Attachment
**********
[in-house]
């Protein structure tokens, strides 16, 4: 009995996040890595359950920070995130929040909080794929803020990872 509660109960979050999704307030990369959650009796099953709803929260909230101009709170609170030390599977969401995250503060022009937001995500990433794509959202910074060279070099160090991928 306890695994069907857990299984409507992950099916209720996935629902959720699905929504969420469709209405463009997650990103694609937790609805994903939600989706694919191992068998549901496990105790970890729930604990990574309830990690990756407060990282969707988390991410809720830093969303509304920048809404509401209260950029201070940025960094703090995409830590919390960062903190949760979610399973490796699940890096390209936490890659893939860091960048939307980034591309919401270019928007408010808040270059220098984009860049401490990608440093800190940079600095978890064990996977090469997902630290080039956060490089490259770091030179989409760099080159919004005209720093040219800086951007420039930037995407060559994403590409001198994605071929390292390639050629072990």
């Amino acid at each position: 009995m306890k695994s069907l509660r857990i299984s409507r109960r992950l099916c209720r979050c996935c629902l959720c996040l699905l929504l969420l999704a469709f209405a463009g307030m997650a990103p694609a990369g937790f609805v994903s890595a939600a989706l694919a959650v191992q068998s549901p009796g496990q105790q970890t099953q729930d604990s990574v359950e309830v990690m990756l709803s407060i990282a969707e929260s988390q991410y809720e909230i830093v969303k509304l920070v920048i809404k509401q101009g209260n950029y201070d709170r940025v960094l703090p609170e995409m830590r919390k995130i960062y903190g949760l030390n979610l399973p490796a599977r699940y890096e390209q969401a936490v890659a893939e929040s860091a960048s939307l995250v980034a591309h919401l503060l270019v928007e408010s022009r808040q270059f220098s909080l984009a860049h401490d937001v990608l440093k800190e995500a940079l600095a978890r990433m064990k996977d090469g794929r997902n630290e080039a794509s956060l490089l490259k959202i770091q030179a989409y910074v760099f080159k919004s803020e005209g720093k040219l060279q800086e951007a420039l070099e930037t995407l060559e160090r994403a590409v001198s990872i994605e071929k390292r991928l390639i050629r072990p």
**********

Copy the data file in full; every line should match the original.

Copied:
[in-house]
């Protein structure tokens, strides 16, 4: 009995996040890595359950920070995130929040909080794929803020990872 509660109960979050999704307030990369959650009796099953709803929260909230101009709170609170030390599977969401995250503060022009937001995500990433794509959202910074060279070099160090991928 306890695994069907857990299984409507992950099916209720996935629902959720699905929504969420469709209405463009997650990103694609937790609805994903939600989706694919191992068998549901496990105790970890729930604990990574309830990690990756407060990282969707988390991410809720830093969303509304920048809404509401209260950029201070940025960094703090995409830590919390960062903190949760979610399973490796699940890096390209936490890659893939860091960048939307980034591309919401270019928007408010808040270059220098984009860049401490990608440093800190940079600095978890064990996977090469997902630290080039956060490089490259770091030179989409760099080159919004005209720093040219800086951007420039930037995407060559994403590409001198994605071929390292390639050629072990």
């Amino acid at each position: 009995m306890k695994s069907l509660r857990i299984s409507r109960r992950l099916c209720r979050c996935c629902l959720c996040l699905l929504l969420l999704a469709f209405a463009g307030m997650a990103p694609a990369g937790f609805v994903s890595a939600a989706l694919a959650v191992q068998s549901p009796g496990q105790q970890t099953q729930d604990s990574v359950e309830v990690m990756l709803s407060i990282a969707e929260s988390q991410y809720e909230i830093v969303k509304l920070v920048i809404k509401q101009g209260n950029y201070d709170r940025v960094l703090p609170e995409m830590r919390k995130i960062y903190g949760l030390n979610l399973p490796a599977r699940y890096e390209q969401a936490v890659a893939e929040s860091a960048s939307l995250v980034a591309h919401l503060l270019v928007e408010s022009r808040q270059f220098s909080l984009a860049h401490d937001v990608l440093k800190e995500a940079l600095a978890r990433m064990k996977d090469g794929r997902n630290e080039a794509s956060l490089l490259k959202i770091q030179a989409y910074v760099f080159k919004s803020e005209g720093k040219l060279q800086e951007a420039l070099e930037t995407l060559e160090r994403a590409v001198s990872i994605e071929k390292r991928l390639i050629r072990p």